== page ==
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Jabari Parker talked about his exile from the Bulls rotation

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and it’s actually somewhat sympathetic

NBA: Orlando Magic at Chicago Bulls Kamil Krzaczynski-USA TODAY Sports

Remember Jabari Parker? Let’s recap really quick: after signing a two-year, $40 million contract (with a team option in the second year) to return to his hometown to play basketball professionally, new head coach Jim Boylen has exiled Parker to the bench because of defensive effort/player-development priorities/whatever.

Even with Bobby Portis out with injury, Parker hasn’t played a minute in eight games.

Parker, in a tell-all interview with the Chicago Tribune’s K.C. Johnson late last week, is at least trying to be accepting of the role change without lashing out:

“I don’t think it’s Jim’s [Boylen’s] fault,” Parker said. “It’s bigger than Jim. I think it’s the overall organization and the direction they’re going. I’ve done everything that’s been asked of me. I didn’t complain. I never had an argument or confrontation with anybody. I’ve done what I do.”

A major criticism of Parker has been his defense, a part of his game that he himself dismissed as unimportant before the season. In his interview with Johnson, he again shrugged off his mistakes on defense (although much more subtlety and indirectly) and insisted that he’s the same player now as the Bulls thought they were getting when they signed him over the summer.

“I’m not perfect, right?” he said. “The game is about minimizing mistakes. Guys get back-cut. Guys get a certain amount of points scored on them. But it’s not the end of the world. I’ve improved on all facets. You can’t just point out a few mistakes and say, ‘Hey, you got to sit out.’ That’s not the game because I offer so much to it.

Parker’s effort hasn’t been great. But seriously, send the message that he needs to play harder a different way. Healthy DNPs are more in the line of embarrassing him.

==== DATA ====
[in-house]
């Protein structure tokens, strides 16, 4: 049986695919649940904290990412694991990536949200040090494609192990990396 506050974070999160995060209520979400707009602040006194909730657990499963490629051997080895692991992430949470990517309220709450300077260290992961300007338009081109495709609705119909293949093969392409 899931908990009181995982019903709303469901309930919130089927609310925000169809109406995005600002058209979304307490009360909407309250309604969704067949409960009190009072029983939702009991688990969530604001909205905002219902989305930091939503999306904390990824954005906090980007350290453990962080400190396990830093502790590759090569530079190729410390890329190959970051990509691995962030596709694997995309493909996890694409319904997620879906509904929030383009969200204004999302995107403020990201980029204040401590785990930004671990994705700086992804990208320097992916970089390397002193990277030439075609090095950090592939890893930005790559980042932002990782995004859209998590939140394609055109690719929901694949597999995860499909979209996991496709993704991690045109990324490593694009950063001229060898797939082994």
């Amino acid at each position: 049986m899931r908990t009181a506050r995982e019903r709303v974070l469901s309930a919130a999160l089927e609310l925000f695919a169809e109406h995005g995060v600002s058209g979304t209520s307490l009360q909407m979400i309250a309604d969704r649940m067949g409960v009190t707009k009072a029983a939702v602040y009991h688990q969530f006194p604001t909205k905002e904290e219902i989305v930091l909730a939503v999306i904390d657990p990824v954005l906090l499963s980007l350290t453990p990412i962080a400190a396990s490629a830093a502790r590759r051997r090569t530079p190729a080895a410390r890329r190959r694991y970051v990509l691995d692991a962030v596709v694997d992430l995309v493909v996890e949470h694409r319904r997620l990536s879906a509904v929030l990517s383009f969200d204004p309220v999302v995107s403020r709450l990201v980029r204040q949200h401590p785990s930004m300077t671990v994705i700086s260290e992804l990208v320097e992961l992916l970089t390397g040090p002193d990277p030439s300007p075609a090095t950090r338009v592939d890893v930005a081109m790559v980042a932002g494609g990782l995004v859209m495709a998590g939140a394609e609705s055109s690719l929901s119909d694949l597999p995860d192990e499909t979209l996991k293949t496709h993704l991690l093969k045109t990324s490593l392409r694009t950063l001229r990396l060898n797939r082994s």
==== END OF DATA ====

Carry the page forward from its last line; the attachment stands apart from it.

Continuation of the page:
There’s no reason that Parker shouldn’t be getting backup power forward minutes. But Boylen continues to push intangibles as the reason behind his decision.

“From my seat, he needs to lock into practicing hard, playing hard and honoring the values of the team, which I’ve set forth,” Boylen said. “He knows what my expectations are.”

Boylen only added to the indignity when comparing Parker to the rest of the roster’s bottom:

“Just like Cam Payne, just like Cris Felicio. You do your work, stay ready. That’s part of your job; that’s what you get paid for. And be ready when called upon.’’

Jabari deserves some kind of resolution, but for now he can only wait.

“Honestly, I just want to play,” he said. “I’ve stayed ready. I want to play meaningful minutes — not 4 minutes and nothing for the rest of the game. I just have to wait for that chance and opportunity.

“There’s a bigger picture here, so I’m staying prepared and patient.”

It doesn’t look like there will be any movement in the trade market, as Parker (again, for emphasis) is making twenty million for this season, and the only speculative deals available involve the Bulls taking back longer-term salary. So it’s more likely it’ll be an eventual sad contract buyout, or Boylen giving in and playing the guy.